Parkinson’s disease is caused by a loss of nerve cells in the part of the brain called the substantia nigra. “Nerve cells in this part of the brain are responsible for producing a chemical called dopamine,” explains the NHS. Dopamine sends a signal between parts of the brain and nervous system that help control and coordinate body movements.
It is not known exactly what causes a loss of dopamine but certain lifestyle behaviours have been identified.
According to a study published in the journal Parkinson’s Disease, history of head trauma or concussion and exposure to lead may more than double the risk of Parkinson’s.
In determining risk of Parkinson’s, the study authors said that conflicting research has been published on whether genetic factors play a role in the pathogenesis of the condition.
As a result, they noted that Parkinson’s is likely caused by a complex interaction between genetic and environmental risk factors, which include exposure to pesticides, toxic metals, solvents, and history of traumatic brain injury.
“Identifying environmental factors that increase PD risk would allow exposure mitigation and disease prevention efforts while facilitating the experimental investigation of mechanisms and intervention opportunities,” noted the study authors.
Along with prior studies that have found a positive link between rural living and the development of Parkinson’s.
To gather their findings, the researchers conducted a questionnaire-based case-control study of people with Parkinson’s.
Participants were evaluated for lifestyle factors, including a variety of specific jobs, hobby-related activities, and associated chemical exposures.
“In addition to exposure and physical activity, participants reported on the family medical history of ‘diagnosis of neurological disorder’ (Parkinon’s, dementia or Alzheimer disease, multiple sclerosis, or other) within each of their family members,” the researchers said.
The researchers found that reports of suffering head trauma or a concussion that caused one to black out or lose consciousness prior to the diagnosis date were found to be much more frequent among those with Parkinson’s than in controls.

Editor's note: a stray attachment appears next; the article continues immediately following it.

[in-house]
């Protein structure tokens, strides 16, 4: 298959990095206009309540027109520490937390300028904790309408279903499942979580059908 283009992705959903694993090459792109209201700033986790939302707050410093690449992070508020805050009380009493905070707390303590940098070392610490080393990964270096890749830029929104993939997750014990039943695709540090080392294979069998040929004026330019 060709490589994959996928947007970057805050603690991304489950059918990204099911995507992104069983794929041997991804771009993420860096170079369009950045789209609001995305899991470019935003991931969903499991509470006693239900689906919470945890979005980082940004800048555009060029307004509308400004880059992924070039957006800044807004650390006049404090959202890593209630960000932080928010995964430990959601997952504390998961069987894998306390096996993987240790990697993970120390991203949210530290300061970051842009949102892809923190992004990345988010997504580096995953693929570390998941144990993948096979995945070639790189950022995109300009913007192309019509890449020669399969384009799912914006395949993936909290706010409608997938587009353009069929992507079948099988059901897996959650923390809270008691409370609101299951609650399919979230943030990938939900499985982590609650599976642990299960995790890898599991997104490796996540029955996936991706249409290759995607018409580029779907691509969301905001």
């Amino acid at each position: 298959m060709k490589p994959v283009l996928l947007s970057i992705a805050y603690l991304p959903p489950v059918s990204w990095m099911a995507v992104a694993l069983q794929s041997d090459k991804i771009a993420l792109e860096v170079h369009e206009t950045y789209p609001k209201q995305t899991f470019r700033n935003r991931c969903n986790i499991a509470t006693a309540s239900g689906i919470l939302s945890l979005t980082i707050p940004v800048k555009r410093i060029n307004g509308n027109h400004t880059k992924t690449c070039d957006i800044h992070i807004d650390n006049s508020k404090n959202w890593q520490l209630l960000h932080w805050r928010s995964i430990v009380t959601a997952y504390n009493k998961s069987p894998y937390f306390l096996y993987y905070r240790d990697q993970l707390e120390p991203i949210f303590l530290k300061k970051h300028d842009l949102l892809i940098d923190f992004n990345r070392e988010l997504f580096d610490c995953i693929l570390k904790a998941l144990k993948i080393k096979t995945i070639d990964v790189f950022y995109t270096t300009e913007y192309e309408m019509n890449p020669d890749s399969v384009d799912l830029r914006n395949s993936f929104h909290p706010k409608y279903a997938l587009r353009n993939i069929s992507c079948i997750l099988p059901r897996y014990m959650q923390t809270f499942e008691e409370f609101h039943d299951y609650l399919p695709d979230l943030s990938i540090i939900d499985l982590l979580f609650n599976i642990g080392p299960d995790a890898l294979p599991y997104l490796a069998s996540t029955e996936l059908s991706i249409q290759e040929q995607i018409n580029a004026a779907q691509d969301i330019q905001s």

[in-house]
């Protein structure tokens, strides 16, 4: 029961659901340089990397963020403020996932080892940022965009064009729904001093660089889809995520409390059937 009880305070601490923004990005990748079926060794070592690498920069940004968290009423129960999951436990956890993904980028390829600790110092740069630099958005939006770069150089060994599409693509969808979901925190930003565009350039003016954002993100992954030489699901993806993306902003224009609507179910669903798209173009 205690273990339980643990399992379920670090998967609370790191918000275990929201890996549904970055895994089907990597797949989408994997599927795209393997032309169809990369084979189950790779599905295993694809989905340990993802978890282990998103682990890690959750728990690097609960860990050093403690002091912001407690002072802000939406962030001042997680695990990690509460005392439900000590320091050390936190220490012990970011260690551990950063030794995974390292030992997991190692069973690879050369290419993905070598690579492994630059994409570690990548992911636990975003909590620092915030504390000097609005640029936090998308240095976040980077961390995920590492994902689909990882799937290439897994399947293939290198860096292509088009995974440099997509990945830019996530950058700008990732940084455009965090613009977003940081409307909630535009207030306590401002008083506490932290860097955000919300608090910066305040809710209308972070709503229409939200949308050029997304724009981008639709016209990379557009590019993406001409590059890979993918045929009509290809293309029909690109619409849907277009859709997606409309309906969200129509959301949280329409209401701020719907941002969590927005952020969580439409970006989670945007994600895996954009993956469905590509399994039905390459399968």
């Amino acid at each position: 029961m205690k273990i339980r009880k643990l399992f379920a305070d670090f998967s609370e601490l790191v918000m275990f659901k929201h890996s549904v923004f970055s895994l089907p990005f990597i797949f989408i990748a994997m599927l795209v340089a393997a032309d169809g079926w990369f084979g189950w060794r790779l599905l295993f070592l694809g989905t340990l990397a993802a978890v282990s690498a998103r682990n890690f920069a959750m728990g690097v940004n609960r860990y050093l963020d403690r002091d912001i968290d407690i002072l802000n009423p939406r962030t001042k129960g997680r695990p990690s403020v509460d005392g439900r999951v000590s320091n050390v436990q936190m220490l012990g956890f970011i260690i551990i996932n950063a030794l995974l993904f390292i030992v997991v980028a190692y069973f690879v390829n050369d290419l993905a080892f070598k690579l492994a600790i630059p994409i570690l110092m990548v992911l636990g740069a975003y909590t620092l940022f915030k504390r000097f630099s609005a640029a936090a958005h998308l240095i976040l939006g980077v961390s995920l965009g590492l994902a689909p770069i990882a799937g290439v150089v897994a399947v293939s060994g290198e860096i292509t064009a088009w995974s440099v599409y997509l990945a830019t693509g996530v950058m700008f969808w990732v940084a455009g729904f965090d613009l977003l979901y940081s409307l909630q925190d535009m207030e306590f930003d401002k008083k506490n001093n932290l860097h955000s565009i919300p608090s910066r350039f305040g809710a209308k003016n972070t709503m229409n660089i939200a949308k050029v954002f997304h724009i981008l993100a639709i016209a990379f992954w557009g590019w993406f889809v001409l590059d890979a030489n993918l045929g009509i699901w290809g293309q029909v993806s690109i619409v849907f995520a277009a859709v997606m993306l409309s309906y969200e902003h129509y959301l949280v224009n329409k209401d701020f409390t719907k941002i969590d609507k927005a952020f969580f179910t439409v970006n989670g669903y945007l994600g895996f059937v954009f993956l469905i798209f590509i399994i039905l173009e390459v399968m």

The association remained significant after adjusting for age, sex, smoking, family history, and athletic activity.
Family history of Parkinson’s in a first or second-degree relative was also found to be significantly greater in cases than in controls.
What’s more, the researchers observed a 2.67-fold increased risk of Parkinson’s associated with activities involving lead.
“Implicating these factors in Parkinson’s risk favours public health efforts in exposure mitigation while also motivating future work mechanisms and intervention opportunities,” concluded the study authors.
Other possible causes
“Parkinsonism” is the umbrella term used to describe the symptoms of tremors, muscle rigidity and slowness of movement.
According to the NHS, Parkinson’s disease is the most common type of parkinsonism, but there are also some rarer types where a specific cause can be identified.
These include parkinsonism caused by:
- Medication (drug-induced parkinsonism) – where symptoms develop after taking certain Medications, such as some types of antipsychotic medication, and usually improve once the Medication is stopped
- Other progressive brain conditions – such as progressive supranuclear palsy, multiple systems atrophy and corticobasal degeneration
- Cerebrovascular disease – where a series of small strokes cause several parts of the brain to die.
How is parkinsonism diagnosed?
Parkinson’s UK explained: “You should be referred to a Parkinson’s specialist for the diagnosis of any parkinsonism.
“They may wish to explore different things before giving you a diagnosis.”
According to the health body, your specialist will look at your medical history, ask you about your symptoms and do a medical examination.